Eligibility for VA Benefits Depending on Type of Military Discharge

Veterans with honorable or general under honorable conditions discharge papers are eligible for many VA benefits.

By , J.D. · The Colleges of Law

Whether you're eligible for veterans benefits and VA health care depends on the type of discharge you received when you left the military. You can receive several types of discharge: honorable, general under honorable conditions, other than honorable, bad conduct, and dishonorable (or dismissal if you are an officer).

The type of discharge you receive is decided by your specific military branch, not the VA. Each branch of the United States Armed Forces has a discharge review board that has the power to modify, correct, or change discharges not issued by a general court-martial sentence.

Understanding the Types of Military Discharge and Eligibility for VA Benefits

Veterans typically need to be honorably or generally discharged to qualify for most VA benefits. However, if you aren't discharged under honorable conditions, you can ask the VA to conduct a character of discharge determination to see whether you still meet the basic eligibility requirements for receipt of VA benefits.

Eligibility for VA benefits like disability compensation, pension, and home loan benefits requires an honorable, under honorable conditions or general discharge. Some education programs require an honorable discharge, while Veterans' Group Life Insurance has no discharge type restrictions. Service Disabled Veterans Insurance and Veterans' Mortgage Life Insurance require any kind of discharge except for dishonorable.

Benefits for Honorably Discharged Veterans

Honorable discharges are given to veterans who have met or exceeded the military's standards for performance and personal conduct. If you received an honorable discharge, you're eligible for all VA benefits, including disability compensation, health care, and education-related benefits such as the Montgomery GI Bill program and Post-9/11 GI Bill program.

General Discharge Under Honorable Conditions

A general discharge under honorable conditions means that your service was satisfactory, but didn't deserve the highest discharge level for performance. Usually, this means that the positive aspects of your conduct and duty outweighed the negatives. Many veterans with this type of discharge may have engaged in minor misconduct.

While veterans might not be thrilled with a general discharge on their resume, they can still qualify for important benefits such as health care, TRICARE's Continued Health Care Benefit Program (military health insurance), disability compensation, VA pension, home loans, and all education benefits—except for those available under the Montgomery or Post-9/11 GI Bill.

Other Than Honorable Discharge

Veterans who are given an "other than honorable" discharge (formerly called an "undesirable discharge") are unlikely to be eligible for any benefits. However you may be able to request that the VA does a character of service review that will ultimately determine your benefits eligibility. Keep in mind that a character of service review isn't the same thing as a discharge upgrade.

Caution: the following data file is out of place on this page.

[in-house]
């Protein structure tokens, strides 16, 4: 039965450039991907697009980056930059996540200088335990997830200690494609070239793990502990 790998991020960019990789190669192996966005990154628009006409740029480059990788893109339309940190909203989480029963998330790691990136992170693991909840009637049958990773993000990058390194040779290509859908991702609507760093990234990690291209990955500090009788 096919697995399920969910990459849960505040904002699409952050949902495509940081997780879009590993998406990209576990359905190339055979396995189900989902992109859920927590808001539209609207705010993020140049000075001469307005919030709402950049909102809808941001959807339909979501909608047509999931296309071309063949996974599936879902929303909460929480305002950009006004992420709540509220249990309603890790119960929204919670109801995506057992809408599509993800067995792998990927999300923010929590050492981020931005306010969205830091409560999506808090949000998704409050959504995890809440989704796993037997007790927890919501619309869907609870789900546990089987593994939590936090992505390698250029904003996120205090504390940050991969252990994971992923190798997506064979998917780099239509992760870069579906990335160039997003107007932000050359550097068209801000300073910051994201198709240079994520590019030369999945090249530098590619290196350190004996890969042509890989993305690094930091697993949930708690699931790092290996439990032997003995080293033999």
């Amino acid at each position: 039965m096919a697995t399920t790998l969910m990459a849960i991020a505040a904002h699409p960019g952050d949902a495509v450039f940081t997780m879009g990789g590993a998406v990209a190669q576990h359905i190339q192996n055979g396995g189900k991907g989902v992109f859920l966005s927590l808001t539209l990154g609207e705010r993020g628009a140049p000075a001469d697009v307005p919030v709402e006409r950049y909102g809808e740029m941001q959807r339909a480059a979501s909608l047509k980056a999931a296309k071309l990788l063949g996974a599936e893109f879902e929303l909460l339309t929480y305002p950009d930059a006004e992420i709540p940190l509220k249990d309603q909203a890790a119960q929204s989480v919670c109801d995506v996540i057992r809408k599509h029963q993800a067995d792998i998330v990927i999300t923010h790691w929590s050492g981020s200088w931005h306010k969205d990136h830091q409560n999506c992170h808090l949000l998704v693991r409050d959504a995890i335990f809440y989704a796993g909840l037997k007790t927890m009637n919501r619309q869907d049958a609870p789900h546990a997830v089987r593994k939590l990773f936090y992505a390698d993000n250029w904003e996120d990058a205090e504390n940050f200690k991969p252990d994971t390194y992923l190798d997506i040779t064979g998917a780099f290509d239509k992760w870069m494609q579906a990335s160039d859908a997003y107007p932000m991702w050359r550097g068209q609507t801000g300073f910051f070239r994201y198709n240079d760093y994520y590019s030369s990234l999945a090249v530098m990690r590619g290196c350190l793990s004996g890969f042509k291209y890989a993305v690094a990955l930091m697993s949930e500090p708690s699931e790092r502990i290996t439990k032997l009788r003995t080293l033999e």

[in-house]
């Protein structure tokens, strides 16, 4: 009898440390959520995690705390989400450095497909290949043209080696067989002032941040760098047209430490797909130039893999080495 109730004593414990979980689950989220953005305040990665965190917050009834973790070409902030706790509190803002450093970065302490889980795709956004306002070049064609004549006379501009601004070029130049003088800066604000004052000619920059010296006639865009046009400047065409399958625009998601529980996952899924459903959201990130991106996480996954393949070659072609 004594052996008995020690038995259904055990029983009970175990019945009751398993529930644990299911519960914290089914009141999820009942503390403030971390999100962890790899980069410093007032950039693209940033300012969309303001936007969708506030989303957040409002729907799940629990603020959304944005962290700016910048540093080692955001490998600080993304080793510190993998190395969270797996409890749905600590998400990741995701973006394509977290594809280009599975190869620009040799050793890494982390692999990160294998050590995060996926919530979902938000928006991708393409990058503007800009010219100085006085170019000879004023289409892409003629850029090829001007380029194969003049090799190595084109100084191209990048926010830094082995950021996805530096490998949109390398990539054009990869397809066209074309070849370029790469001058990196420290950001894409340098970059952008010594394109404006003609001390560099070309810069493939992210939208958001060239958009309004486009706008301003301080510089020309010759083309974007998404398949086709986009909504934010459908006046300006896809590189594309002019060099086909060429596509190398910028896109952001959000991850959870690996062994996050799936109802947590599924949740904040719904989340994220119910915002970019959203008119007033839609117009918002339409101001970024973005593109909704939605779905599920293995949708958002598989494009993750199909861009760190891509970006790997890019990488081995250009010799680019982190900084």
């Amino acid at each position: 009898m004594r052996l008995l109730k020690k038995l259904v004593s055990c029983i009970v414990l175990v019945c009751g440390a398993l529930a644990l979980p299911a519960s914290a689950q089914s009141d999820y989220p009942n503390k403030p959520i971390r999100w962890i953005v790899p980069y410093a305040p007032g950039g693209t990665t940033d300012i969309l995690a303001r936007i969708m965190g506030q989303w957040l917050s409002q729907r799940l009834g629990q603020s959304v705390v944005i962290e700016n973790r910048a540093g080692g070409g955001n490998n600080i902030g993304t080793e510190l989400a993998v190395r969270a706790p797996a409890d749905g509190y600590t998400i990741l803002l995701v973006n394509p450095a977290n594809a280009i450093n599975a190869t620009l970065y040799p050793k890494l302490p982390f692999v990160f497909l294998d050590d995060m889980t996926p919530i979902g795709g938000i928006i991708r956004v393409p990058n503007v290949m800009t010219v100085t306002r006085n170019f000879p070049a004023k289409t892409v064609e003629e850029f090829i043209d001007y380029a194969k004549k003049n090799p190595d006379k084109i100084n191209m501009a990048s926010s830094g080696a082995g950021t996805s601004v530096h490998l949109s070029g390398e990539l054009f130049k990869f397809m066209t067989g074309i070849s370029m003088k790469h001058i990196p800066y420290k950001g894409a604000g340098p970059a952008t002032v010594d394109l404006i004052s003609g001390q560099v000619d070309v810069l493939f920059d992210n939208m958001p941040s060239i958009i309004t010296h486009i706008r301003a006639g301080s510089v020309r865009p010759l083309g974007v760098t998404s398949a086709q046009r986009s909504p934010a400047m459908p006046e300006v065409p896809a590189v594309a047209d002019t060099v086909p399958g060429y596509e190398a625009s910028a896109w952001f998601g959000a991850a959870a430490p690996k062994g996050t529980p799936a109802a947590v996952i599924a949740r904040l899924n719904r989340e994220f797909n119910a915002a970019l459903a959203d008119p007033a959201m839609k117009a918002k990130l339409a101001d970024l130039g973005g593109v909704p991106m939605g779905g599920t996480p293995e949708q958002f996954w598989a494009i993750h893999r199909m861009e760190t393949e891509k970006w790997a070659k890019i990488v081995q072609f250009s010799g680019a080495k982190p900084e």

Not all veterans with other than honorable discharges are eligible for a character of service determination. For example, you won't be eligible for a character of service determination or any VA benefits if you are convicted of a felony, or if you leave the military under any of the other circumstances listed in 38 U.S.C. §5303 or 38 CFR §3.12 (such as desertion, refusal to comply with lawful orders, or being AWOL for an extended time).

Bad Conduct Discharge Benefits

Bad conduct discharges are issued by a court-martial. Veterans are discharged on "bad conduct" if they've been convicted of one (or more) significant offenses by a general or special court-martial. You won't be eligible for benefits if you received a Bad Conduct Discharge issued by a general court-martial.

Many benefits aren't available to veterans with a bad conduct discharge issued by a special court-martial either, but they may still qualify for certain benefits, similar to having an other than honorable discharge. The VA will determine your eligibility for benefits through a character of service determination (discussed above).

Dishonorable Discharge

A dishonorable discharge means that you've been convicted of a felony or other severe offense by a general court-martial. If you left the military with a dishonorable Discharge or a dismissal (for an officer), you aren't eligible for any benefits.

Good and Bad Paper

If you had two or more periods of service, and one ended with "good paper" (honorable discharge or under general discharge under honorable conditions) and the other ended with "bad paper," the VA has some complicated rules about whether you're eligible for benefits. Generally, if you received good paper for the first period of service, and bad paper for the second, you may be eligible for disability compensation and health care for any disabilities that occurred or were aggravated during your "good" period of service. For more information, see our article on eligibility for VA benefits with good and bad paper.

How Can I Apply for VA Benefits?

There are many ways to apply for VA benefits. Many veterans find it easy to apply online through the VA website. Depending on the type of benefits you're looking for, you might find additional useful information in our articles on the related topics below:

You can choose to work with an accredited representative or attorney through the Veterans Service Organization to help you through the application process, or you can file independently. Hiring a lawyer can be helpful if you need to appeal a denial of benefits or upgrade your discharge status.

Updated May 3, 2024

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